Only Harry Kane’s 78 last FIFA sticks out amongst the high 80s received by most players for a 20+ goal BPL season. And Kane’s 2014-15 season was actually comparable to Vardy’s 2015-16 season in many ways. Both were relatively unknown, who came out of the woodwork to set the league on fire. This FIFA, after Kane had an even better season, his rating consolidates at an 82. However, is still vastly lower than any of the recent 25+ goal scorers above.

This alone seems to prove that FIFA’s ratings are based on history and pedigree, and I would argue club as well. Leroy Sane – rated 79 this year – is a real talent, but is he better than Danny Drinkwater (78) or Delle Alli (77)? Probably not, but he just moved to a massive club, in Manchester City.

This may be flogging a dead horse by now, but like Vardy’s rating, Mahrez’s 83 is unfair for a player who won the Player’s Player of the Year.

Here are the players who won the FPA’s Player of the Year award the past 6 seasons, and their rating the following FIFA:

2009-10: Wayne Rooney, 88 rating in FIFA 11

2010-11: Gareth Bale, 86 rating in FIFA 12

2011-12: Robin van Persie, 88 rating in FIFA 13

2012-13: Gareth Bale, 87 rating in FIFA 14

2013-14: Luis Suárez, 89 rating in FIFA 15

2014-15: Eden Hazard, 89 rating in FIFA 16

Compared with these ratings, Mahrez’s 83 does seem very low. But, like Vardy, he was a relative unknown before his incredible 2015-16 season, and FIFA ratings more and more appear conservative in their adjustments.

Bastian Schweinsteiger’s 86 rating, for a player who played very poorly last season, and whose career really seems to be on the down, is baffling. Especially when world-record signing Paul Pogba is lined up next to him with only 1 point more.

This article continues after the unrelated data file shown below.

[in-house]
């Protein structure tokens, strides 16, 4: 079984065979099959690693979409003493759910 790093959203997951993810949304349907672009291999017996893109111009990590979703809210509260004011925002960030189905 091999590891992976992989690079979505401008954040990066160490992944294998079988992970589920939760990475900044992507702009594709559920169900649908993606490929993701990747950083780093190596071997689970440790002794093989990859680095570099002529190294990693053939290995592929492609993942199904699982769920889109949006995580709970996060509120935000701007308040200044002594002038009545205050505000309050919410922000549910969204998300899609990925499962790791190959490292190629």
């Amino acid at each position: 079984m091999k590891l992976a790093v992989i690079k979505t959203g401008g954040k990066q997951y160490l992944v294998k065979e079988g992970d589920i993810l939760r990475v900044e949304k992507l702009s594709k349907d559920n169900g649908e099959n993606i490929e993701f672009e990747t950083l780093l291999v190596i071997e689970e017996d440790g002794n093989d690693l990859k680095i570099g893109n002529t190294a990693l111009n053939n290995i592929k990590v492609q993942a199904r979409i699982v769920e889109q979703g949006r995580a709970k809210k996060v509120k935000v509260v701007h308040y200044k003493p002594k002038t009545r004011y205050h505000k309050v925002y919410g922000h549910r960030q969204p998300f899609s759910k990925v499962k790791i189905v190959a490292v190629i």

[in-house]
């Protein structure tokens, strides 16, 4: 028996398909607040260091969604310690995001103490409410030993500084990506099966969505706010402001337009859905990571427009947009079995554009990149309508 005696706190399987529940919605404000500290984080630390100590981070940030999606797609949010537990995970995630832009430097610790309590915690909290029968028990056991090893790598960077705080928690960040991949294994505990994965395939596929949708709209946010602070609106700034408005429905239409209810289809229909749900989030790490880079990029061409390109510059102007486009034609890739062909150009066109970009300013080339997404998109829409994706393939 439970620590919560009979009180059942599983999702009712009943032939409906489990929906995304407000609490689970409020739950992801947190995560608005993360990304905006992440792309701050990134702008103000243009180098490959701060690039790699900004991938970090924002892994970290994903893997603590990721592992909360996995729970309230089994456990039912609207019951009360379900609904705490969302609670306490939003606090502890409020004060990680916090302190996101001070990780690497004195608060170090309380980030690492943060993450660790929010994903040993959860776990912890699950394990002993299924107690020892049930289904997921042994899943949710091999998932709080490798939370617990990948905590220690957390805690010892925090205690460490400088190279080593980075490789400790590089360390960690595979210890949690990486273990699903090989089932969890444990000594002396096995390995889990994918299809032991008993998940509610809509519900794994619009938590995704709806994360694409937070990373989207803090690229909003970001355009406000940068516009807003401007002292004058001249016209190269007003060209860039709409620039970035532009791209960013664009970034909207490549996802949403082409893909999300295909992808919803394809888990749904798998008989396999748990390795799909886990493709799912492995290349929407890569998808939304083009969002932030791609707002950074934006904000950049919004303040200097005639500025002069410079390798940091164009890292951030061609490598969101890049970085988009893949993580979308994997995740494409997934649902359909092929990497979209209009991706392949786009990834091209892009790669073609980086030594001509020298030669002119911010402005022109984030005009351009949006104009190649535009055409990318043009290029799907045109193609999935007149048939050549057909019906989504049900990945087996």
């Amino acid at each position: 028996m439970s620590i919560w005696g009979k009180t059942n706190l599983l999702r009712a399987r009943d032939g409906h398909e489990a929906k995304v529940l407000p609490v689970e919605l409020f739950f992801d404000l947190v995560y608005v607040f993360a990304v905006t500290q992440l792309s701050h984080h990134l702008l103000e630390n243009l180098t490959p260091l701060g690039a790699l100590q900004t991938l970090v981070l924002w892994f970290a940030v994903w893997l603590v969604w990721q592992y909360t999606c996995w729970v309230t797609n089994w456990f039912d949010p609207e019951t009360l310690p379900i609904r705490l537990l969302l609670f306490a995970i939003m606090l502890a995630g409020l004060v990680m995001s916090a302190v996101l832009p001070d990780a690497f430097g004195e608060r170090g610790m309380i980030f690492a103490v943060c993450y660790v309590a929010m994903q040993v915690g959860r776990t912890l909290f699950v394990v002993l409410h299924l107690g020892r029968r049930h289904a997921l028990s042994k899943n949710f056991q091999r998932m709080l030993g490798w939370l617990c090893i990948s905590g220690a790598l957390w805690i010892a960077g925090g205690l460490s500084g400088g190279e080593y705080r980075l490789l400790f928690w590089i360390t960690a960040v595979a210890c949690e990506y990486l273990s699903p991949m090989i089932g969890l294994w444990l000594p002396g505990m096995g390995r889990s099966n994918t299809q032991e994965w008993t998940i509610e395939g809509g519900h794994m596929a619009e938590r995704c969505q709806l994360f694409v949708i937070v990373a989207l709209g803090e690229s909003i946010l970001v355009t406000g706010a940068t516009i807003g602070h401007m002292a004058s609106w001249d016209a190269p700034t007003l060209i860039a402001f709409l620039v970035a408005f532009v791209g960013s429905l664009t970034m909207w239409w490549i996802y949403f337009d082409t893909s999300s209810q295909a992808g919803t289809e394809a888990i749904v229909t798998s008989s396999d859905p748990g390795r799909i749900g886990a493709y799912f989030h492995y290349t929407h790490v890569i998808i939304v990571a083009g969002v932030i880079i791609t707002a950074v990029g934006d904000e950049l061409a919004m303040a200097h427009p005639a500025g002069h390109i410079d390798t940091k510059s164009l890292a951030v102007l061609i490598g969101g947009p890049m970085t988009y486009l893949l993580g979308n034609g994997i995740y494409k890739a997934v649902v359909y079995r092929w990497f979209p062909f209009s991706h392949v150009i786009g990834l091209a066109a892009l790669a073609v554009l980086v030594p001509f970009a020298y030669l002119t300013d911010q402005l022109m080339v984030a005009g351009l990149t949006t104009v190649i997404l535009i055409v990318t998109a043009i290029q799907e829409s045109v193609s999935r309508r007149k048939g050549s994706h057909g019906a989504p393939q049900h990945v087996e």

And that’s before we mention Kante. Without his ability in the midfield, Leicester simply would not have won the title. He slots into Chelsea’s FIFA 17 midfield as one of the lowest rated starters, even after their disastrous season. I’ve felt that FIFA underrates defensive mids for a long time now, but real-world Kante is already improving Chelsea’s midfield even after one game and 81 seems a bit low.

I understand that EA have a lot of factors to grapple with when creating player ratings. I understand that form is temporary and class is permanent, so nuking a player’s rating after one bad season is often unfair. I also understand that lowering Chelsea’s ratings after their terrible season is going to put off millions of Chelsea fans from potentially buying this game. By comparison, not upgrading Leicester city very much will not put off as many. Plus, how much can a player’s ability really fall away – or improve – in 12 months? What could a player possibly do to allow them to grow from a 72 rating to 85? Obviously, no matter what happens there will always be someone who can find something to complain about.

But there’s a question I’ve been wondering.

What would Vardy’s rating be if he had exactly the same season last season, but did it for Manchester United? What If he’d been playing for Everton for 3 years, consistently getting 10 goals? In both cases his rating would have to be closer to 85.

EA simply must take more stock of the past few seasons than just the previous one. And this is ok. I’m fine with that.

But are Branislav Ivanovic and Dejan Lovren really better than Wes Morgan right now? Really? 

FIFA 17 should be as close to a representation of the current world of football as possible, and these ratings – particularly regarding Premier League Champions Leicester City – are not.

But they do update the ratings during the season, if only a bit. Plus, I can manually change them once I get the game if I want to.

I’d just rather they were a bit closer to the present than the past.